The Southwestern Historical Quarterly, Volume 106, July 2002 - April, 2003 Page: 39

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Class and Consensus

did not conceive of themselves as heroes engaged in a civil rights strug-
gle. Rather, they saw themselves as simple, everyday people who were try-
ing to make life better for their children.1'
The ACSC is significant for several reasons. The club was the first
Mexican American civil rights organization in Victoria's history. Over
the next two decades it became a potent political force and a champion
of equal educational opportunity for Mexican Americans. Further, the
organization mirrored such Mexican working-class traditions as mutual
aid.14 Members were required, for example, to contribute a small
amount annually to a common burial fund. At the same time the ACSC
also reflected Victoria's anti-labor tradition. No union organization
efforts ever emerged out of the ACSC. The full significance of the orga-
nization lay in the way its ideology and activities reflected a broadly
accepted consensus view of citizenship. While ACSC members clearly
felt aggrieved with the widespread racism in Victoria, their anger was not
focused on fundamental social structures or institutions. From the per-
spective of Victoria's Mexican American community, it was local individ-
uals or broader cultural practices and values that had betrayed the con-
cepts of egalitarianism that formed the basis of American society.1" But
the basic ideological structure of American society was seen as desirable.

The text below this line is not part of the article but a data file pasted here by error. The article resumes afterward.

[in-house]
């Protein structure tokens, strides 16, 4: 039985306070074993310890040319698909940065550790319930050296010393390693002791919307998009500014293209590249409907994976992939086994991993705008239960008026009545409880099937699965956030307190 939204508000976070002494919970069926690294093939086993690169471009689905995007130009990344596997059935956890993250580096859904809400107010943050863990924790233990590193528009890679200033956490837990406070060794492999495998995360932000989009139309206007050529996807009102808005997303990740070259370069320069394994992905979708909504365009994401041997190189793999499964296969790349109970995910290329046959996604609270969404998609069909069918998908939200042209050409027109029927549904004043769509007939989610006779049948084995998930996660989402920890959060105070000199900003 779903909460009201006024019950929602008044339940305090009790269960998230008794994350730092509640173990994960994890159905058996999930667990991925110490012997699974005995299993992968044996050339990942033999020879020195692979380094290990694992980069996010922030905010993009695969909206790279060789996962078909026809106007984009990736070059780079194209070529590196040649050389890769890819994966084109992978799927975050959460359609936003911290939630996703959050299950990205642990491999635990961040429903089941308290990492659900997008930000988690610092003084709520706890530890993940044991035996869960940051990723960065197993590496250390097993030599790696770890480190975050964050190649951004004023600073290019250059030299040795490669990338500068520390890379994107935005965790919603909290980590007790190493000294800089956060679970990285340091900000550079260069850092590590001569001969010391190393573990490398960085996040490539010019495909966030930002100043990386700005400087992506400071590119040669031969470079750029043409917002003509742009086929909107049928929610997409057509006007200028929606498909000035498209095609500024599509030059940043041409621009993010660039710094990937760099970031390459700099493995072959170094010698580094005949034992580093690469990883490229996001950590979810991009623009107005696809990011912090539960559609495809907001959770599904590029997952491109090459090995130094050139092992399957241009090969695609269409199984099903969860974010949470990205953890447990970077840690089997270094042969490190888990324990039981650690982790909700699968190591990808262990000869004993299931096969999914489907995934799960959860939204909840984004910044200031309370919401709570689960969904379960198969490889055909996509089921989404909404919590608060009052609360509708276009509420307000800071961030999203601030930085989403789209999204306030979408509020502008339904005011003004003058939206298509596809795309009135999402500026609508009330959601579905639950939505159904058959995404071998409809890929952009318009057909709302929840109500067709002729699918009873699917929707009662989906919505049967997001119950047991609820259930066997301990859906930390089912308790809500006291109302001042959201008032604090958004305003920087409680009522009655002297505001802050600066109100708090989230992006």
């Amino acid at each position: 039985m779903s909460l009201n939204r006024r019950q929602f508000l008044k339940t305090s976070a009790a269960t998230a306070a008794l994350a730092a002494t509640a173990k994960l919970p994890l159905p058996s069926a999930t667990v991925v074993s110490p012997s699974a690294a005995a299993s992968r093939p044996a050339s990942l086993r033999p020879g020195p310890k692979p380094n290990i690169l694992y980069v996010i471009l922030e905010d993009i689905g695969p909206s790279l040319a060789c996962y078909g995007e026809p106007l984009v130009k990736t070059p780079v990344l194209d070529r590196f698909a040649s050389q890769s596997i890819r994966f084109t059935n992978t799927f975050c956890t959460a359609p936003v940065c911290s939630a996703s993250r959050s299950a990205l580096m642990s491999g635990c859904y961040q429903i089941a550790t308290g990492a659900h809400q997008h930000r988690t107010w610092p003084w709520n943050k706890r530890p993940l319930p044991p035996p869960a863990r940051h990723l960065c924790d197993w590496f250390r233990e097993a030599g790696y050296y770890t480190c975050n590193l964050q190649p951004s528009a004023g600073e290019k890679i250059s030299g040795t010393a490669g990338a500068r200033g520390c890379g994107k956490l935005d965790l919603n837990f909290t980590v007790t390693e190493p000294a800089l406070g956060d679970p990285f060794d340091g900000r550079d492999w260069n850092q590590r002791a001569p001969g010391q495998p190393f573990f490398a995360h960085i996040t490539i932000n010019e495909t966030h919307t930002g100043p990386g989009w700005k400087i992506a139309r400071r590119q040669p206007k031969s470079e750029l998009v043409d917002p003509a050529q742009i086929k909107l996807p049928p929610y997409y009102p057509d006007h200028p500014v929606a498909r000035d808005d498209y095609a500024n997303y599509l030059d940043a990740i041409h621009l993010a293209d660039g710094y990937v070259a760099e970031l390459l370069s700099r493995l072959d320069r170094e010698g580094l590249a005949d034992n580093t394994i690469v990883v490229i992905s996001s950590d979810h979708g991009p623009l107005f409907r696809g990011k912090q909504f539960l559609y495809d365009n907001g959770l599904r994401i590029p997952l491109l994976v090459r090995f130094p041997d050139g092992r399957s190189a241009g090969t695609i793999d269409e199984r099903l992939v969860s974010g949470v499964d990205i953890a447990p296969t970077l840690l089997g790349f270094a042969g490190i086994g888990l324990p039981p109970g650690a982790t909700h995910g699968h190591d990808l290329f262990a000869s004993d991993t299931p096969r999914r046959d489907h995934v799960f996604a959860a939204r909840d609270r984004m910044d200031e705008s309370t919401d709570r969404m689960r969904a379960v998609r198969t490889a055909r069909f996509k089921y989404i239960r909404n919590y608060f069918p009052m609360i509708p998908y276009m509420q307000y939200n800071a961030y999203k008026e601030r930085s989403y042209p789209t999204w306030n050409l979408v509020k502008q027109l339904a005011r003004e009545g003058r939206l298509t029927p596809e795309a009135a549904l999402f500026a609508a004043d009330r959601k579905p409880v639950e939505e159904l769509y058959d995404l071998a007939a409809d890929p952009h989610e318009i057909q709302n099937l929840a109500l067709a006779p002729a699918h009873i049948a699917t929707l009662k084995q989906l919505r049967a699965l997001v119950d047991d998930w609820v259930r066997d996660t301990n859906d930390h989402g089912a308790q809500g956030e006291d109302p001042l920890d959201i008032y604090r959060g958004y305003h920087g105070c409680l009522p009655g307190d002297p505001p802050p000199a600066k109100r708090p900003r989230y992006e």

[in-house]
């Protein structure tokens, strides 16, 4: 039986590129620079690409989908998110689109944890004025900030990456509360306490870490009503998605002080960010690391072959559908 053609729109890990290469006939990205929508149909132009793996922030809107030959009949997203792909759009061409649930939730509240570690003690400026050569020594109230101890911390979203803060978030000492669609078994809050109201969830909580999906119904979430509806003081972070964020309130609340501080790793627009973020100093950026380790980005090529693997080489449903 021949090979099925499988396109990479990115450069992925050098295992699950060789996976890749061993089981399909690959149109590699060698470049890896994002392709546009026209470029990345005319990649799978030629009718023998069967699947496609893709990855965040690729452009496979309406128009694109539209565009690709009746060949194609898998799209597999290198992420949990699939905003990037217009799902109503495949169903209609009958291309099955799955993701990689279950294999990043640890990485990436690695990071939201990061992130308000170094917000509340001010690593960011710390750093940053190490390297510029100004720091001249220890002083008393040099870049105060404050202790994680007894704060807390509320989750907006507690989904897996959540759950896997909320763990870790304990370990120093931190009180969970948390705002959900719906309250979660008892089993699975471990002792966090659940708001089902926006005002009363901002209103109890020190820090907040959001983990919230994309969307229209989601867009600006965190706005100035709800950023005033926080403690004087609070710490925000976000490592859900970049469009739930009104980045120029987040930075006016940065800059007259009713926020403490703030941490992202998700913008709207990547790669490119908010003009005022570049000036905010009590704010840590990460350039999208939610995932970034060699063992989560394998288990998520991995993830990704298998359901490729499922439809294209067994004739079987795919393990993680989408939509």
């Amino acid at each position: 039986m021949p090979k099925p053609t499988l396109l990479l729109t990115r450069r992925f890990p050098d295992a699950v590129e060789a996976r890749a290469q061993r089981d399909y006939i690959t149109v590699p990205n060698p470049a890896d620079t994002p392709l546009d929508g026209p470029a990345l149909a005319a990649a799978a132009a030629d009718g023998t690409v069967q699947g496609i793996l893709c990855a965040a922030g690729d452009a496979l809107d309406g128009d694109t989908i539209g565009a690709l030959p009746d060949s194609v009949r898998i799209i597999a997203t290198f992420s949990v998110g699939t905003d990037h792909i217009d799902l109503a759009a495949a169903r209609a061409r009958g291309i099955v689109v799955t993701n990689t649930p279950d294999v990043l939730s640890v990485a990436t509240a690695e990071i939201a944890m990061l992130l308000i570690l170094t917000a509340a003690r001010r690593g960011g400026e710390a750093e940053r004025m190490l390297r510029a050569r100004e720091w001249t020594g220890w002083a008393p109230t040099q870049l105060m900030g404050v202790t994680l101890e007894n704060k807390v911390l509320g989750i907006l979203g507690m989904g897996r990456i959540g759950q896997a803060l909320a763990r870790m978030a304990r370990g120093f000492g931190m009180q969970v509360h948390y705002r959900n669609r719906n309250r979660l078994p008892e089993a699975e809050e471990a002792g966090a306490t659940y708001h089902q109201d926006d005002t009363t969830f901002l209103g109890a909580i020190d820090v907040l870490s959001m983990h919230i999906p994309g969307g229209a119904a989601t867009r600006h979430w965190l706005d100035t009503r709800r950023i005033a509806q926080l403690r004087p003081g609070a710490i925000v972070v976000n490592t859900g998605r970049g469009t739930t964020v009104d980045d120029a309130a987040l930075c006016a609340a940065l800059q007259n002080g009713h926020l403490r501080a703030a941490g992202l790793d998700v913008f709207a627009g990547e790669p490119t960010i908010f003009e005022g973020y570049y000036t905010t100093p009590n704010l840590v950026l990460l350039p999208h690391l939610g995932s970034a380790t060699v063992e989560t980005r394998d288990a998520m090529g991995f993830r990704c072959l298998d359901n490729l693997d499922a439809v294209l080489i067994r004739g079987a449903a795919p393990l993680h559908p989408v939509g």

So too were what the organization identified as basic American values-
egalitarianism, capitalism, representative democracy, and the two-party
system of politics. Desires for change were channeled through the ballot
box. The idea that capitalism, democracy, or the republic itself should
ever be challenged was never seriously articulated. Confrontations were
generally held quietly in business or city offices, not in the streets or
even on the shop floor. From its inception the ACSC was a predomi-
nantly working-class organization that sought to bring about social and
political change in subtle, discrete ways.
" Constitution of the American Citizens' Social Club (copy in author's possession); Matt Lopez
to Anthony Quiroz, Feb. 5, 1995, interview (tapes in author's possession); Carlos Solis to Anthony
Quiroz, May 1, 1996, interview (tapes m author's possession). Documents and tapes currently in
the author's possession will be donated to the Special Collections and Archives of Bell Library,
Texas A&M-Corpus Chnsti, upon the completion of a book-length project by the author.
14 For an extended discussion of the historical role of mutualzstas see Jose Amaro Hernandez,
Mutual Aid for Survzval- The Case of the Mexzcan American (Malabar, Fla.: Robert E. Malabar
Publishing Company, 1983); Rodolfo Acufia, Occupied Amenca; and Susan E. Keefe and Amado
M. Padilla, Chicano Ethnicity (Albuquerque: University of New Mexico Press, 1987).
" Lopez to Quiroz, Feb. 5, 1995, interview; Solis to Quiroz, May 1, 1996, interview. Lopez was
a member of the ACSC through three decades. He was part of the new guard that split with the
old guard in 1974. Solis was a charter member of the organization and was a leader of the old
guard that opposed Lopez and his supporters. Despite ideological and personal differences
among members of the group, however, interviews bore out the fact that the cross-class consen-
sual ideology that I argue was prevalent in Victoria among Mexican Americans, was deeply
grained m the opposing factions of the ACSC.

2002

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Texas State Historical Association. The Southwestern Historical Quarterly, Volume 106, July 2002 - April, 2003, periodical, 2003; Austin, Texas. (texashistory.unt.edu/ark:/67531/metapth101223/m1/67/ocr/: accessed July 30, 2016), University of North Texas Libraries, The Portal to Texas History, texashistory.unt.edu; crediting Texas State Historical Association.